Or rather, herself. Women were the perpetrators in more than 60 percent of cases, especially outright funds theft and payroll fraud. However, the median loss from schemes carried out by women was about $243,447 — 30 percent less than their male counterparts, who typically committed vendor fraud. Hiscox’s report defines vendor fraud as “a perpetrator diverting employer funds through the creation and submission of false invoices issued by fictitious companies.”
The typical thief was also around 50 years of age and worked in a senior level position in an accounting or finance role, typically with a long tenure.
Many employers miss signs of fraud because they believe their employees to be content in their jobs and generally trustworthy. In fact, according to Karpp, upticks in fraud — or at least its discovery — tend to happen during poor economic times, which may drive employees to divert extra funds to themselves, and also motivate employers to look more closely at their accounting processes
“One goal of the report is to raise awareness of fraud prevention techniques” during good times and bad, Karpp said, explaining that even companies with tight margins can adopt simple practices to mitigate the risk of employee theft.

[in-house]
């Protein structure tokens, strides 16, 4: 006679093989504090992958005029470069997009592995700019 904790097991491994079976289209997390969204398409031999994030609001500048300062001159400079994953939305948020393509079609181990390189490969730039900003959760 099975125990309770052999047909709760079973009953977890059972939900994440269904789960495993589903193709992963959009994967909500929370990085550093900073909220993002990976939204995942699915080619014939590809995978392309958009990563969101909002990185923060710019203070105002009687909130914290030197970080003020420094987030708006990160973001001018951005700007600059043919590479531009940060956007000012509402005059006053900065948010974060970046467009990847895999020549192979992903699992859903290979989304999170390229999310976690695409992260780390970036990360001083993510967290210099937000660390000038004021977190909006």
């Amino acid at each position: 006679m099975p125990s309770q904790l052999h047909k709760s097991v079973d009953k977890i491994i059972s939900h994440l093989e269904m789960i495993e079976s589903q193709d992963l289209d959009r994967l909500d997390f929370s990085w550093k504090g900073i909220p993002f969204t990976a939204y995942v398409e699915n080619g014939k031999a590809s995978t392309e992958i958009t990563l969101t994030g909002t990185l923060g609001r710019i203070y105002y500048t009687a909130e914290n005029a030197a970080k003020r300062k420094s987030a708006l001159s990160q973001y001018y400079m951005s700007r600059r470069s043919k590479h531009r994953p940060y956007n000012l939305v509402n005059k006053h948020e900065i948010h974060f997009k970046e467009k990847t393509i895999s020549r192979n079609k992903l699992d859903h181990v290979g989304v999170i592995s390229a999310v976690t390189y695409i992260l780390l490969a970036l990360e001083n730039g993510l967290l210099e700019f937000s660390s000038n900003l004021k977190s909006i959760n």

Best practices include keeping certain tasks separate, such as record-keeping, issuing checks and reconciling bank accounts; no individual employee should be in charge of an accounting process from start to finish. Any checks written or wire transfers should receive approval from two senior managers or executives before completed.
Small business owners can also have all statements sent to their homes to be personally reviewed before any accounts are reconciled.
Many companies also wrongfully assume that traditional business and property policies cover internal theft. Fifty-eight percent of the cases surveyed for this report recovered none of their losses.
Having a crime policy in place that includes coverage for losses caused by through cyber deception, social engineering, vendor theft, funds transfer fraud, computer fraud, telephone toll fraud and other types of theft is the best way to ensure that road to recovery exists.
The Tools of the Trade
Integrating medical management with pharmacy benefit management is the Holy Grail in workers’ compensation. But getting it right involves diligence, good team communication and robust controls over the costs of monitoring technology.
Risk managers in workers’ compensation can feel good about the fact that opioid use is declining slightly. But experts who gathered for a pharmacy risk management roundtable in Philadelphia in June pointed to a number of reasons why workers’ compensation professionals have more than enough work cut out for them going forward.
For one, although opioid use is declining, its abuse and overuse in legacy workers’ compensation claims is still very much a problem. An epidemic rages nationally, with prescription drug overdose deaths outpacing those from the abuse of heroin and cocaine combined.
In addition, increased use of compound medications and unregulated physician dispensing are resulting in price gouging and poor medical outcomes.